Many colleges nationwide experienced spikes in cases of coronavirus since students returned to their campuses. The University of North Carolina at Chapel Hill moved to remote instruction after it reported several clusters of coronavirus in residence halls and sorority and fraternity houses. Similarly, the University of Notre Dame suspended in-person classes for two weeks on Aug. 18 after more than 100 students tested positive for the virus. 

Concerns that some students will not follow public health guidelines led some universities to suspend students. Ohio State University suspended more than 200 students as of Aug. 24 for violating coronavirus safety measures. The University of Dayton also announced it would not allow students who violate safety protocols to live on campus. 

Smith said parties and large social gatherings can lead to outbreaks because they bring a lot of people together in close proximity. A person who has COVID-19, but is not experiencing any symptoms can still give it to others, she said. Large gatherings make it easy for asymptomatic individuals to spread the virus, especially if they are not wearing masks or social distancing. 

Although people may not like restrictions on social gatherings or having to keep a distance between themselves and others, Anguilano said it is critical they abide by the guidelines set by the Ohio Department of Health. 

“It’s really [about] adhering to the public health guidelines,” Anguilano said. “It takes a group effort to end or reduce the spread, but it only takes one person to keep that spread going.” 

In Portage County, cases of coronavirus declined in recent weeks. The county, which reported its first case of coronavirus in early March, recorded 16 cases in one day on April 2 before the number began to drop in May and June. Cases started to increase again in July and reached a peak of 18 cases in one day on July 21. As of Monday, Portage County stood at a Level 2 in the Ohio Public Health Advisory System, indicating “increased exposure and spread” and the need for a high degree of caution. Portage County has recorded 882 confirmed cases, 124 hospitalizations and 65 deaths to date.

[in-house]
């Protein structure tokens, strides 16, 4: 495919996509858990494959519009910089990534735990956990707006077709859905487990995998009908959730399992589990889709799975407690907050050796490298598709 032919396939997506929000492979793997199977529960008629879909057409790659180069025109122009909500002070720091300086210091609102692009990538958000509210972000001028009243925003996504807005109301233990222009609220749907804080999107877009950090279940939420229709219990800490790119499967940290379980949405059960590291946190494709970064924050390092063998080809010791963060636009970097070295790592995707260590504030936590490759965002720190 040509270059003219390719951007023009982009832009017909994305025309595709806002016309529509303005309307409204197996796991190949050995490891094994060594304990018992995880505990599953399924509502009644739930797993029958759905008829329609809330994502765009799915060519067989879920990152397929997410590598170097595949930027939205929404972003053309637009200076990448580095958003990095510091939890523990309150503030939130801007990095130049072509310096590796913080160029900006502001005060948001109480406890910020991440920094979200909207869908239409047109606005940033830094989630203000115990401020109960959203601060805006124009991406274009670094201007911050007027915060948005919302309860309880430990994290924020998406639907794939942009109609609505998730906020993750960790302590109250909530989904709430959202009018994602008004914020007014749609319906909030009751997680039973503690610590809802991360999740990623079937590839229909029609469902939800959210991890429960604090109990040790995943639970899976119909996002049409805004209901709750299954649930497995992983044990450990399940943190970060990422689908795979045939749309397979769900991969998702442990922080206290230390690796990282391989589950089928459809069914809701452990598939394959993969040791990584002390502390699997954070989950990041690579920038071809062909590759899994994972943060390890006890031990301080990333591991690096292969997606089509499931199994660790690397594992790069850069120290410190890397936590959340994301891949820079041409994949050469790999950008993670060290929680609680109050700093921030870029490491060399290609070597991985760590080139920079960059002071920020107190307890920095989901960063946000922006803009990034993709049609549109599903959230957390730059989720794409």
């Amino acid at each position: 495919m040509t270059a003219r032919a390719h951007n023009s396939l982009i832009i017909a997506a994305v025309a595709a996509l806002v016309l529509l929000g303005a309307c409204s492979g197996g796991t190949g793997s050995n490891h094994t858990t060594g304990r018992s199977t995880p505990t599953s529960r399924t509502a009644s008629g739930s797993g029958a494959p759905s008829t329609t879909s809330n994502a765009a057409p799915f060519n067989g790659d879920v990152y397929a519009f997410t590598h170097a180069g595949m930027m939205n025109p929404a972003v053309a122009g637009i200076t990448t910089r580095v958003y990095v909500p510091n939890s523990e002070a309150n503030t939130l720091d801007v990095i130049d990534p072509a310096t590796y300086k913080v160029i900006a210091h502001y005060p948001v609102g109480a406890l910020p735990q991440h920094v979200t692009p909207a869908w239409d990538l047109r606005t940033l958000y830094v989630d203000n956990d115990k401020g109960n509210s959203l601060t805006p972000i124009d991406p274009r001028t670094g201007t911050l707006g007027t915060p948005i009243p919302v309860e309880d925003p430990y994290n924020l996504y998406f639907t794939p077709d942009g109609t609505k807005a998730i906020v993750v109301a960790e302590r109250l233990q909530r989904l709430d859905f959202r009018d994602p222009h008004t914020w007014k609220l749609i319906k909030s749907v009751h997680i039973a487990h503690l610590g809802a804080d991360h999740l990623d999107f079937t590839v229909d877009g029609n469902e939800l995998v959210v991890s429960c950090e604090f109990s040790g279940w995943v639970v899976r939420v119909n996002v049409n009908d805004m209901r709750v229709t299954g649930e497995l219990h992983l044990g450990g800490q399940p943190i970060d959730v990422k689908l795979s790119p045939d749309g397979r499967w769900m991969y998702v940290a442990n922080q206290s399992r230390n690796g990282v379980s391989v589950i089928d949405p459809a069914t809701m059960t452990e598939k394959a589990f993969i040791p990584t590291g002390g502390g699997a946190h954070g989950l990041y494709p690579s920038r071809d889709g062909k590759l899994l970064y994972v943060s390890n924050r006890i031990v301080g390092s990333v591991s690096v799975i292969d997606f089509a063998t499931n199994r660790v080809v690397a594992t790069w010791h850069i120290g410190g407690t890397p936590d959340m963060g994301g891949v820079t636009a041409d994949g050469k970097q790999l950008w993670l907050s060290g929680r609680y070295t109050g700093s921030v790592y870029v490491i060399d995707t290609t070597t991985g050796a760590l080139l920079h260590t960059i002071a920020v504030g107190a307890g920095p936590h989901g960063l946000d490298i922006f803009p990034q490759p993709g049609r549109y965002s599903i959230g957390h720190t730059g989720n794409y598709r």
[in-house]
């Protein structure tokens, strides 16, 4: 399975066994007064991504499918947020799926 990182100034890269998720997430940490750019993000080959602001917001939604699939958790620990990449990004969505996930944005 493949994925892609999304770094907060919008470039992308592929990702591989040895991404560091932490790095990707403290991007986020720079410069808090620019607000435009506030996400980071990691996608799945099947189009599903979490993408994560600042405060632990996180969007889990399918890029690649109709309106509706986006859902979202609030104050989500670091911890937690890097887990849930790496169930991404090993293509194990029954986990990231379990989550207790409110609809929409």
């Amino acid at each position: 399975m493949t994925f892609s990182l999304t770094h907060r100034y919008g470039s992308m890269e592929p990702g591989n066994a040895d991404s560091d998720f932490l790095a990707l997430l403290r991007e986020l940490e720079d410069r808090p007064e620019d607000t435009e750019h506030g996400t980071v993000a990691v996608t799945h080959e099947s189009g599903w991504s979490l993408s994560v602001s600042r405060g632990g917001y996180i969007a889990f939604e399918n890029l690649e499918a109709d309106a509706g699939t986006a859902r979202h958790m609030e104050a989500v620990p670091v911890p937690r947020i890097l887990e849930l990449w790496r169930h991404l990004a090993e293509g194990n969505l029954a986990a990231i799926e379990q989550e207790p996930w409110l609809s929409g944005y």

In a press conference Aug. 20, Ohio Gov. Mike DeWine said a bartender at a restaurant in Kent did not wear a mask and claimed a medical exemption. They later tested positive for COVID-19, along with their boyfriend and two roommates. Anguilano said he could not disclose the name of the restaurant or the employee, but that the Kent City Health Department is aware of the situation and worked with the establishment to address it. 

Taking precautions and following health protocols is necessary because it is proven to help reduce the spread of coronavirus, Anguilano said.

“We don’t like to be looked at as the bad guy, but all the science says that masking and hand hygiene and maintaining social distancing and avoiding those parties does work,” Anguilano said. 

This article was produced through a reporting partnership with the Collaborative News Lab @ Kent State University. Contact Paige Bennett at [email protected].